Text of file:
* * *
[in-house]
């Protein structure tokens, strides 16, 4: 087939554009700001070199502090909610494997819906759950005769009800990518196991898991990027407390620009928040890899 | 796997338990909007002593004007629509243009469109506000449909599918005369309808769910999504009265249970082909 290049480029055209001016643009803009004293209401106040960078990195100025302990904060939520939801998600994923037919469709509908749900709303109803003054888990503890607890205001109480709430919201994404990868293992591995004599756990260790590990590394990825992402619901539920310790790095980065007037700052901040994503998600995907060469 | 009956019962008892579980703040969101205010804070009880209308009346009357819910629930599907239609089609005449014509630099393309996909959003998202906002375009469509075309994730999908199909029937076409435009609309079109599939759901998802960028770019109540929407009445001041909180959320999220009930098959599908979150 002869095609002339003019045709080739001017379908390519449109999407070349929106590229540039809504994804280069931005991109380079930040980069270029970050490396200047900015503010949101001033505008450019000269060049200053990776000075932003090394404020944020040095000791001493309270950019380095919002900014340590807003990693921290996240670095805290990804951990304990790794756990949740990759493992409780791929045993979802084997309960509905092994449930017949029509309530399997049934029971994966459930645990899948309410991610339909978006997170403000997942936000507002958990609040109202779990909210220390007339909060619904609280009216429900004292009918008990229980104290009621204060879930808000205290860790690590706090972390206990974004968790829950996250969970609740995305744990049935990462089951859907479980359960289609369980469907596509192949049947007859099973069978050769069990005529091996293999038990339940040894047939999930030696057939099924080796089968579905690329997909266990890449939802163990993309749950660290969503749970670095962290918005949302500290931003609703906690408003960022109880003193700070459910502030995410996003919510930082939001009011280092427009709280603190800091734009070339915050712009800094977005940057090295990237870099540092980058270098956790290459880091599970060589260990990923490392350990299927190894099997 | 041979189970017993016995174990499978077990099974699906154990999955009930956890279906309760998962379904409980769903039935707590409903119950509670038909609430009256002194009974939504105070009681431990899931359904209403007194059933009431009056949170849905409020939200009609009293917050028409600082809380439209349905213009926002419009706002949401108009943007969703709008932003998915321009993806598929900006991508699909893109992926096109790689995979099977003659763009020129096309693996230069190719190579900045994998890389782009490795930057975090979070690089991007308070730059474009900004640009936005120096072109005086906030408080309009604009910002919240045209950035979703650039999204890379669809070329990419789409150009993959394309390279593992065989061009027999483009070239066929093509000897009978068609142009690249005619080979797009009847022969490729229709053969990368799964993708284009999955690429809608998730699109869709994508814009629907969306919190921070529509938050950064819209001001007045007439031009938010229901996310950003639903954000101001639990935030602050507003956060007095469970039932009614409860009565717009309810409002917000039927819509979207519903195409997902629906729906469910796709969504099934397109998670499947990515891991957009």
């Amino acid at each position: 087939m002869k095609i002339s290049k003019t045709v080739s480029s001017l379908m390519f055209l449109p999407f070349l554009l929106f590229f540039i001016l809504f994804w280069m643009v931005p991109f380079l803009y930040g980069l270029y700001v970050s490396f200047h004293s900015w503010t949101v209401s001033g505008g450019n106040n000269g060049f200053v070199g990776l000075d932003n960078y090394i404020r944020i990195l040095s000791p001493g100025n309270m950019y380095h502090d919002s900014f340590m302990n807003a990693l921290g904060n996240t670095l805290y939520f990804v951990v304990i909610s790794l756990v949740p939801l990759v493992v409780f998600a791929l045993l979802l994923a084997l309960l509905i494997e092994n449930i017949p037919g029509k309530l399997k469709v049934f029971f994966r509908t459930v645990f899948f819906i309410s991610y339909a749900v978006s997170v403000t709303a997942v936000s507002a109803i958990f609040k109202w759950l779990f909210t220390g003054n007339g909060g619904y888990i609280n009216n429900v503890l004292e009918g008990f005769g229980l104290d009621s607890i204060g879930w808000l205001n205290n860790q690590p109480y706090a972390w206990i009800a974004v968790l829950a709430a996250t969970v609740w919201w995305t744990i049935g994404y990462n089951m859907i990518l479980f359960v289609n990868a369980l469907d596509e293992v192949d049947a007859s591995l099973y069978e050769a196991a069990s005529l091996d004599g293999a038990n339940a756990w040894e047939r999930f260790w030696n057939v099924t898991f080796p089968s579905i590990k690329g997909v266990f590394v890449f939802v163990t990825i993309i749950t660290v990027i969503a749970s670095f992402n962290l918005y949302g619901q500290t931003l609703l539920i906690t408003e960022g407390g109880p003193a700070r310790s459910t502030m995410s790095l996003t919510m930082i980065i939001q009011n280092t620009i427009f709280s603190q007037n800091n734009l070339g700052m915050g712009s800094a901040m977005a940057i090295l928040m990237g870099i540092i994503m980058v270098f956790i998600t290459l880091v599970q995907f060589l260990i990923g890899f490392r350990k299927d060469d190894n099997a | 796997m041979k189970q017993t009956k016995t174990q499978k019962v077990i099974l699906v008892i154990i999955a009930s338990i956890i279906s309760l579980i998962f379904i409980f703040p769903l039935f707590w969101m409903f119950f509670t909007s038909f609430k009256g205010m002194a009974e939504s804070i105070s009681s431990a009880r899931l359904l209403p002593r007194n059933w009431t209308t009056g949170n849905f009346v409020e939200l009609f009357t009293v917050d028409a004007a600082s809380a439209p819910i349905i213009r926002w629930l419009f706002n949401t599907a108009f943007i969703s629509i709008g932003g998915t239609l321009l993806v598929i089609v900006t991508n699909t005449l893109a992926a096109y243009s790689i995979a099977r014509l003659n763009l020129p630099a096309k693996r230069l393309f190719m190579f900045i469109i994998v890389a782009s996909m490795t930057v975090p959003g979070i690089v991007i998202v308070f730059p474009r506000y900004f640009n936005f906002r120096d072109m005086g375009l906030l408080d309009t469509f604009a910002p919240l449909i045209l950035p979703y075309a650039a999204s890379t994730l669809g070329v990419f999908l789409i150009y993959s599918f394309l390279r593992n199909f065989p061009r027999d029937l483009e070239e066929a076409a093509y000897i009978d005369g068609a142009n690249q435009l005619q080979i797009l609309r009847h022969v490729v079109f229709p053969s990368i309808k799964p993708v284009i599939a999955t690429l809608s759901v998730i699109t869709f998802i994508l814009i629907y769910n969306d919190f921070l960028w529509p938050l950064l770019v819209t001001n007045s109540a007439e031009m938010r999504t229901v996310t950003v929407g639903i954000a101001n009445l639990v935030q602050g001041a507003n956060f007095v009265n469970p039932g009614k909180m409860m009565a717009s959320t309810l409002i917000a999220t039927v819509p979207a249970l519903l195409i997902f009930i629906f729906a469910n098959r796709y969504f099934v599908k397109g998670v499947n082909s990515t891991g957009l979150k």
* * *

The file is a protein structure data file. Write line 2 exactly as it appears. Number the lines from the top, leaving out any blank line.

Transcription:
């Protein structure tokens, strides 16, 4: 087939554009700001070199502090909610494997819906759950005769009800990518196991898991990027407390620009928040890899 | 796997338990909007002593004007629509243009469109506000449909599918005369309808769910999504009265249970082909 290049480029055209001016643009803009004293209401106040960078990195100025302990904060939520939801998600994923037919469709509908749900709303109803003054888990503890607890205001109480709430919201994404990868293992591995004599756990260790590990590394990825992402619901539920310790790095980065007037700052901040994503998600995907060469 | 009956019962008892579980703040969101205010804070009880209308009346009357819910629930599907239609089609005449014509630099393309996909959003998202906002375009469509075309994730999908199909029937076409435009609309079109599939759901998802960028770019109540929407009445001041909180959320999220009930098959599908979150 002869095609002339003019045709080739001017379908390519449109999407070349929106590229540039809504994804280069931005991109380079930040980069270029970050490396200047900015503010949101001033505008450019000269060049200053990776000075932003090394404020944020040095000791001493309270950019380095919002900014340590807003990693921290996240670095805290990804951990304990790794756990949740990759493992409780791929045993979802084997309960509905092994449930017949029509309530399997049934029971994966459930645990899948309410991610339909978006997170403000997942936000507002958990609040109202779990909210220390007339909060619904609280009216429900004292009918008990229980104290009621204060879930808000205290860790690590706090972390206990974004968790829950996250969970609740995305744990049935990462089951859907479980359960289609369980469907596509192949049947007859099973069978050769069990005529091996293999038990339940040894047939999930030696057939099924080796089968579905690329997909266990890449939802163990993309749950660290969503749970670095962290918005949302500290931003609703906690408003960022109880003193700070459910502030995410996003919510930082939001009011280092427009709280603190800091734009070339915050712009800094977005940057090295990237870099540092980058270098956790290459880091599970060589260990990923490392350990299927190894099997 | 041979189970017993016995174990499978077990099974699906154990999955009930956890279906309760998962379904409980769903039935707590409903119950509670038909609430009256002194009974939504105070009681431990899931359904209403007194059933009431009056949170849905409020939200009609009293917050028409600082809380439209349905213009926002419009706002949401108009943007969703709008932003998915321009993806598929900006991508699909893109992926096109790689995979099977003659763009020129096309693996230069190719190579900045994998890389782009490795930057975090979070690089991007308070730059474009900004640009936005120096072109005086906030408080309009604009910002919240045209950035979703650039999204890379669809070329990419789409150009993959394309390279593992065989061009027999483009070239066929093509000897009978068609142009690249005619080979797009009847022969490729229709053969990368799964993708284009999955690429809608998730699109869709994508814009629907969306919190921070529509938050950064819209001001007045007439031009938010229901996310950003639903954000101001639990935030602050507003956060007095469970039932009614409860009565717009309810409002917000039927819509979207519903195409997902629906729906469910796709969504099934397109998670499947990515891991957009």